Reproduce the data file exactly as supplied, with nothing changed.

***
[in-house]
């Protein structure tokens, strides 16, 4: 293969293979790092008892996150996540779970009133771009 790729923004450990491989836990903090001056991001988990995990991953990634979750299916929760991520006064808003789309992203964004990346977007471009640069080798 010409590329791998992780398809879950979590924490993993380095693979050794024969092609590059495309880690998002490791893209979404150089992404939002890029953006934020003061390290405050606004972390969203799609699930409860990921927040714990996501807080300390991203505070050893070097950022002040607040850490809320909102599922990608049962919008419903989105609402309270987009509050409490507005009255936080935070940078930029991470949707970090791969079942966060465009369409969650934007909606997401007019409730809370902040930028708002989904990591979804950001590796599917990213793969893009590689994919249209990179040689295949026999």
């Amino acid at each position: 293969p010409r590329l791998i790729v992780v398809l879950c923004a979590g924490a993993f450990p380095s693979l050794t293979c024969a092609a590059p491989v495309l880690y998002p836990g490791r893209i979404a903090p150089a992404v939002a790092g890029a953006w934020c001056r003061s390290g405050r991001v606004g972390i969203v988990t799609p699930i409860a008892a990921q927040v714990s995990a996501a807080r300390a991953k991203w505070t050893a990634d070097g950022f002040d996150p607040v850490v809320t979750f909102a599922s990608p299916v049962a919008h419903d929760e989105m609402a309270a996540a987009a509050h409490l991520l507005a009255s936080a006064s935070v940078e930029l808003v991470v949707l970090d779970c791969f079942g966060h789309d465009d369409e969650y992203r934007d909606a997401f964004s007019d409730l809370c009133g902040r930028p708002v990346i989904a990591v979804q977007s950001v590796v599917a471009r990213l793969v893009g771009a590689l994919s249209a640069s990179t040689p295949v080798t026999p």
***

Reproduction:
[in-house]
């Protein structure tokens, strides 16, 4: 293969293979790092008892996150996540779970009133771009 790729923004450990491989836990903090001056991001988990995990991953990634979750299916929760991520006064808003789309992203964004990346977007471009640069080798 010409590329791998992780398809879950979590924490993993380095693979050794024969092609590059495309880690998002490791893209979404150089992404939002890029953006934020003061390290405050606004972390969203799609699930409860990921927040714990996501807080300390991203505070050893070097950022002040607040850490809320909102599922990608049962919008419903989105609402309270987009509050409490507005009255936080935070940078930029991470949707970090791969079942966060465009369409969650934007909606997401007019409730809370902040930028708002989904990591979804950001590796599917990213793969893009590689994919249209990179040689295949026999």
């Amino acid at each position: 293969p010409r590329l791998i790729v992780v398809l879950c923004a979590g924490a993993f450990p380095s693979l050794t293979c024969a092609a590059p491989v495309l880690y998002p836990g490791r893209i979404a903090p150089a992404v939002a790092g890029a953006w934020c001056r003061s390290g405050r991001v606004g972390i969203v988990t799609p699930i409860a008892a990921q927040v714990s995990a996501a807080r300390a991953k991203w505070t050893a990634d070097g950022f002040d996150p607040v850490v809320t979750f909102a599922s990608p299916v049962a919008h419903d929760e989105m609402a309270a996540a987009a509050h409490l991520l507005a009255s936080a006064s935070v940078e930029l808003v991470v949707l970090d779970c791969f079942g966060h789309d465009d369409e969650y992203r934007d909606a997401f964004s007019d409730l809370c009133g902040r930028p708002v990346i989904a990591v979804q977007s950001v590796v599917a471009r990213l793969v893009g771009a590689l994919s249209a640069s990179t040689p295949v080798t026999p």